Sheriff’s Office stepping up enforcement of distracted driving laws across Cook County

“The numbers are absolutely staggering, as far as when you look at what the cellphone world has done to the driving world,” Sheriff Tom Dart said.

SHARE Sheriff’s Office stepping up enforcement of distracted driving laws across Cook County
Cook County Sheriff Tom Dart, right, was joined by Nick Smith, the chief operating officer of the National Safety Council, left, and Amy Mendelsohn, who has twice been victimized by distracted drivers, in announcing “Operation Deadly Distractions.”

Cook County Sheriff Tom Dart, right, was joined by Nick Smith, the chief operating officer of the National Safety Council, left, and Amy Mendelsohn, who has twice been victimized by distracted drivers, in announcing “Operation Deadly Distractions.”

Sam Charles/Sun-Times

In an effort to curb injuries and deaths that are “100% preventable,” the Cook County Sheriff’s Office will be ratcheting up enforcement of the state’s distracted driving law.

“The numbers are absolutely staggering, as far as when you look at what the cellphone world has done to the driving world,” Sheriff Tom Dart said Wednesday in announcing “Operation Deadly Distractions.”

“The two of them together have not been a good match at all.”

Sheriff’s officers will conduct weekly saturation patrols and sting operations across the county. The first were in Niles and Palos townships on Wednesday. It wasn’t immediately known how many citations were issued, but Dart said: “History has shown us we will be giving out a lot of tickets for people who are driving while texting or using their phones.”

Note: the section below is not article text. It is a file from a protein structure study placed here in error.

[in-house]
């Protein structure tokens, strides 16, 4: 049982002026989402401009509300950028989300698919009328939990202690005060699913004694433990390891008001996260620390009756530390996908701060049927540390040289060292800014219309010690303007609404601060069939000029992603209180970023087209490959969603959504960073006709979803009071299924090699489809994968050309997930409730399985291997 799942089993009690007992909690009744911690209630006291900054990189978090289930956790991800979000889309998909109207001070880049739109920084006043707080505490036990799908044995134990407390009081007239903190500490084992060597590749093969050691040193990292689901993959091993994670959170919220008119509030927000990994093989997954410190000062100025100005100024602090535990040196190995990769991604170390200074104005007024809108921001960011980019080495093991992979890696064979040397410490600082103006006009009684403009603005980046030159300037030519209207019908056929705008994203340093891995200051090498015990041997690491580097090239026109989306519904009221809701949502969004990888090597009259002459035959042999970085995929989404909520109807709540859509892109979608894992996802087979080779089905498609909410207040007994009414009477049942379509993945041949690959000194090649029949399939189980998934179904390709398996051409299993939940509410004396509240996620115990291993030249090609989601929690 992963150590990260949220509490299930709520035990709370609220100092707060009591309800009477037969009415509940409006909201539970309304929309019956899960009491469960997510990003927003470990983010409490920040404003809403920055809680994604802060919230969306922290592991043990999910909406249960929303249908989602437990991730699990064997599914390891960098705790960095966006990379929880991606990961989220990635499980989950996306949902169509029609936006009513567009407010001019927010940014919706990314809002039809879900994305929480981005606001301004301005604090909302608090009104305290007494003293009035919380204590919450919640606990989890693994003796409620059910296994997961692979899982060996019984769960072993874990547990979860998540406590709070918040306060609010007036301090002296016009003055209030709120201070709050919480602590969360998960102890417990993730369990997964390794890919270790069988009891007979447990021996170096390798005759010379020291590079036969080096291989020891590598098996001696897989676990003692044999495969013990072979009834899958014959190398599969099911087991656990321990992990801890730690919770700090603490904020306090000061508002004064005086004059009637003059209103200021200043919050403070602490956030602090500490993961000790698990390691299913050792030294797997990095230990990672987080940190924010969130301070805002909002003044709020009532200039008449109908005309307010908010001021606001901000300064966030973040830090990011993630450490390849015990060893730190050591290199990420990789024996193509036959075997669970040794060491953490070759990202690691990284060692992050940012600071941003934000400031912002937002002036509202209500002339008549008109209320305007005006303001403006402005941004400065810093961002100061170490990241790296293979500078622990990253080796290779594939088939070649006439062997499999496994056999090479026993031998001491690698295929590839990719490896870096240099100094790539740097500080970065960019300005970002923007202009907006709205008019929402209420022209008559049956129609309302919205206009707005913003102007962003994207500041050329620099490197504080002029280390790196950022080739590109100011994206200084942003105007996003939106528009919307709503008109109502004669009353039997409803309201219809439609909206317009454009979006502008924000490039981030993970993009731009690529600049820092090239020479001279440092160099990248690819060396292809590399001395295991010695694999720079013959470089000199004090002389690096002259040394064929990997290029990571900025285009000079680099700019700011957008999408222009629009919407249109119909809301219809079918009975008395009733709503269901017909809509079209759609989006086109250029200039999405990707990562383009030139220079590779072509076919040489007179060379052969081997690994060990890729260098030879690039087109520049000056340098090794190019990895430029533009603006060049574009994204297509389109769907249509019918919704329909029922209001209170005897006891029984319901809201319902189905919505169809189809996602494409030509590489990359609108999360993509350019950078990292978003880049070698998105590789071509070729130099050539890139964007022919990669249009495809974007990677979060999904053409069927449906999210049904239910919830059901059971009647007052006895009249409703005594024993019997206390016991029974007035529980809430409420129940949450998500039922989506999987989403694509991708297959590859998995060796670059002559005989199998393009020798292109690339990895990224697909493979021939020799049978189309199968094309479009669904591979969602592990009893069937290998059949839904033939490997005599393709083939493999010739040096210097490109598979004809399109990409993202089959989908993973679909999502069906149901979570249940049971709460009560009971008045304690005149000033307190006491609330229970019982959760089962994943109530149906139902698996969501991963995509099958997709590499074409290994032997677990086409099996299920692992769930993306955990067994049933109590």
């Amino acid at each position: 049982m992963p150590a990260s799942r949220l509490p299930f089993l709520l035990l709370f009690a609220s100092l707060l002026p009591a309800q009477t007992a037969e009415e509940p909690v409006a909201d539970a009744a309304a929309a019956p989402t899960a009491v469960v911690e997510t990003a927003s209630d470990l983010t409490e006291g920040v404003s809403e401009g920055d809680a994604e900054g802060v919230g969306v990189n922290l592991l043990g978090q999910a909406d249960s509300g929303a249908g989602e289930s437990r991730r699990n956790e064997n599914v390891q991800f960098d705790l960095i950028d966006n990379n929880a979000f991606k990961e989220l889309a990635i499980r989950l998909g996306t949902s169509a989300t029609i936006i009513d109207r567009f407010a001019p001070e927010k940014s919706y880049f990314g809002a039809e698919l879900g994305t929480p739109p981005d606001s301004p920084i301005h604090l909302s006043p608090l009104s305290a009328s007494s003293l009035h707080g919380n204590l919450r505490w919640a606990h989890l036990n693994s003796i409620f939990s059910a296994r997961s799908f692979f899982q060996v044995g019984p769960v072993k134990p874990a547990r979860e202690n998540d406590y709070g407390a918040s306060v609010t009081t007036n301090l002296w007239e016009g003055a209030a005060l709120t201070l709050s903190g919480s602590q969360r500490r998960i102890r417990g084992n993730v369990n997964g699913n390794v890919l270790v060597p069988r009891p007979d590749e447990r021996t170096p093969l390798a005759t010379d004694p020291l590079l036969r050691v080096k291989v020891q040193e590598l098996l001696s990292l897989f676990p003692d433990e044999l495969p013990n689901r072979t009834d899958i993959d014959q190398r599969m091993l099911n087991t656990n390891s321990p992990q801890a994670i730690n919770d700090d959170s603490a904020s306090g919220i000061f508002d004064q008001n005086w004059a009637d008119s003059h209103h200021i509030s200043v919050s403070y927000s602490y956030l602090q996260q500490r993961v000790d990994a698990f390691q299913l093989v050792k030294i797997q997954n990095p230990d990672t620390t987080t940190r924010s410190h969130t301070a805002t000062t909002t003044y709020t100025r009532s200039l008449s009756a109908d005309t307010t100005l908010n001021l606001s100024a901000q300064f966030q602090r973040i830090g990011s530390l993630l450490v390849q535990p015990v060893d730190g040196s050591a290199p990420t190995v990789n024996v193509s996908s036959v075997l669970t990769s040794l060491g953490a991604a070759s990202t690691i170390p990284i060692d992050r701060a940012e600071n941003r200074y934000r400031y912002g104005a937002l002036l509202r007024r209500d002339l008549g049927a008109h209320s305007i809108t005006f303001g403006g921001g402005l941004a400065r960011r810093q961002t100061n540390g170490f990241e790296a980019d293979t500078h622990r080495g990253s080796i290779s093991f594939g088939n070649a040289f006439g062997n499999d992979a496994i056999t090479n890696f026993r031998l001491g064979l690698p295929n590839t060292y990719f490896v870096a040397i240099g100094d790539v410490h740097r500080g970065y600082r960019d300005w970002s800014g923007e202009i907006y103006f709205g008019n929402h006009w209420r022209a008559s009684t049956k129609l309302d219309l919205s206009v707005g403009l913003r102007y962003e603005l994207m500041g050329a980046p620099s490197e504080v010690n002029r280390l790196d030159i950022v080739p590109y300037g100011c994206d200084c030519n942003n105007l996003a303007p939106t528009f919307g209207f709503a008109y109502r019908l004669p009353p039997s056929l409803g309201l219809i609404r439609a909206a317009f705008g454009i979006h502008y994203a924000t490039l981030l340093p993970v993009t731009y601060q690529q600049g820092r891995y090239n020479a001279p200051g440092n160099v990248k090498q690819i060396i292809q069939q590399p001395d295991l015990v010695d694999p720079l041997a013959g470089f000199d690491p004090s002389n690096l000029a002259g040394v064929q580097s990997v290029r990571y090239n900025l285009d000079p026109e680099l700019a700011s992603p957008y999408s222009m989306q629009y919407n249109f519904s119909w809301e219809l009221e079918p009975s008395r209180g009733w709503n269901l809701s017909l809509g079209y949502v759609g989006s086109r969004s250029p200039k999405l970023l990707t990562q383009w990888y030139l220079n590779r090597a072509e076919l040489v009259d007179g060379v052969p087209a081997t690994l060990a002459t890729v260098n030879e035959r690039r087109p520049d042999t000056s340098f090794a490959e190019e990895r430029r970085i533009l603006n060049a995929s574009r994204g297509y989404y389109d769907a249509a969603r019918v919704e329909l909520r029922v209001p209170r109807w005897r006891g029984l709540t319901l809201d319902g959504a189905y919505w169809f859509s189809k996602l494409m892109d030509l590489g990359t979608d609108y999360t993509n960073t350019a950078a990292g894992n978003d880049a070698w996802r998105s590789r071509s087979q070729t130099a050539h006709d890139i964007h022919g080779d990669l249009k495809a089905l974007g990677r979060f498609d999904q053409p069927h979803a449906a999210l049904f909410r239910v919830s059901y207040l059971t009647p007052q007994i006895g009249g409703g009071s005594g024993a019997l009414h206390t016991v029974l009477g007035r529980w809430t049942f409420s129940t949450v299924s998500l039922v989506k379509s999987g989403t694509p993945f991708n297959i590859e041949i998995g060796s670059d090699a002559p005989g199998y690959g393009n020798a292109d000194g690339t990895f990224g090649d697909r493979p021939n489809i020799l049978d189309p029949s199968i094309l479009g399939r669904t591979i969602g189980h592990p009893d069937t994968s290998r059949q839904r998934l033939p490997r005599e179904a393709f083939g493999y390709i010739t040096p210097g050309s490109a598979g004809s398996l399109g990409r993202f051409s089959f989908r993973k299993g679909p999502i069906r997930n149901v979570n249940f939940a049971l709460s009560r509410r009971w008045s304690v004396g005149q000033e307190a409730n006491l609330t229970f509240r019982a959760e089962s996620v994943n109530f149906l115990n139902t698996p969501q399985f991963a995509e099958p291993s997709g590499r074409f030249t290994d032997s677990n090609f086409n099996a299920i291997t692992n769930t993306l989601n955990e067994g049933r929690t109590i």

In Illinois, it is illegal to use a hand-held cellphone while driving.

The National Highway Traffic Safety Administration reports 3,166 people were killed in traffic crashes caused by distracted driving in 2017.

Nick Smith, chief operating officer of the National Safety Council, said distracted driving deaths are “100% preventable.”

Joining Dart and Smith was Amy Mendelsohn, a Ukrainian Village resident who’s twice been the victim of distracted drivers, most recently in 2013 when she was struck by a car while she was in a crosswalk just two blocks from her home.

“Distractions are not unavoidable,” Mendelsohn said. “It is a choice to prioritize our devices over the living. It is a preference of selfishness that endangers people that [drivers] are supposed to share the road with.”

Mendelsohn said the driver who struck her ultimately pleaded guilty to failure to yield and was ordered to pay a $100 fine, but never lost her license or was ordered to go to traffic school. Mendelsohn said she had to undergo surgery and nine months of physical therapy to recover from her injuries.

“This is not something that is innocuous,” Dart said. “Every single one of these calls can wait. Every single one of these text messages can wait. Peoples’ lives are in jeopardy here and we need to do something about it.”

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